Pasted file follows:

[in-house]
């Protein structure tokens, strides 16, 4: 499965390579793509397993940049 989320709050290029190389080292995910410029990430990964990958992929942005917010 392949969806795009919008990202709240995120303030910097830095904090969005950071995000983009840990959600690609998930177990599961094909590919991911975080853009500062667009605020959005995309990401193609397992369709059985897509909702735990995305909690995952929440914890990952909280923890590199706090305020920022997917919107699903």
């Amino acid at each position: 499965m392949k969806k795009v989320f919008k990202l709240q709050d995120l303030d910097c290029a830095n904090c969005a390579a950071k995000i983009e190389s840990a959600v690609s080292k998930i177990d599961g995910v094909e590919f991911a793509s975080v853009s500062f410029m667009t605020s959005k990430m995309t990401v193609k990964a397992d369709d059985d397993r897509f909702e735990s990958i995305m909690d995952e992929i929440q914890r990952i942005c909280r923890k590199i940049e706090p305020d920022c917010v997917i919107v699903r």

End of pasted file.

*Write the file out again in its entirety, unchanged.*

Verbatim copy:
[in-house]
């Protein structure tokens, strides 16, 4: 499965390579793509397993940049 989320709050290029190389080292995910410029990430990964990958992929942005917010 392949969806795009919008990202709240995120303030910097830095904090969005950071995000983009840990959600690609998930177990599961094909590919991911975080853009500062667009605020959005995309990401193609397992369709059985897509909702735990995305909690995952929440914890990952909280923890590199706090305020920022997917919107699903």
């Amino acid at each position: 499965m392949k969806k795009v989320f919008k990202l709240q709050d995120l303030d910097c290029a830095n904090c969005a390579a950071k995000i983009e190389s840990a959600v690609s080292k998930i177990d599961g995910v094909e590919f991911a793509s975080v853009s500062f410029m667009t605020s959005k990430m995309t990401v193609k990964a397992d369709d059985d397993r897509f909702e735990s990958i995305m909690d995952e992929i929440q914890r990952i942005c909280r923890k590199i940049e706090p305020d920022c917010v997917i919107v699903r």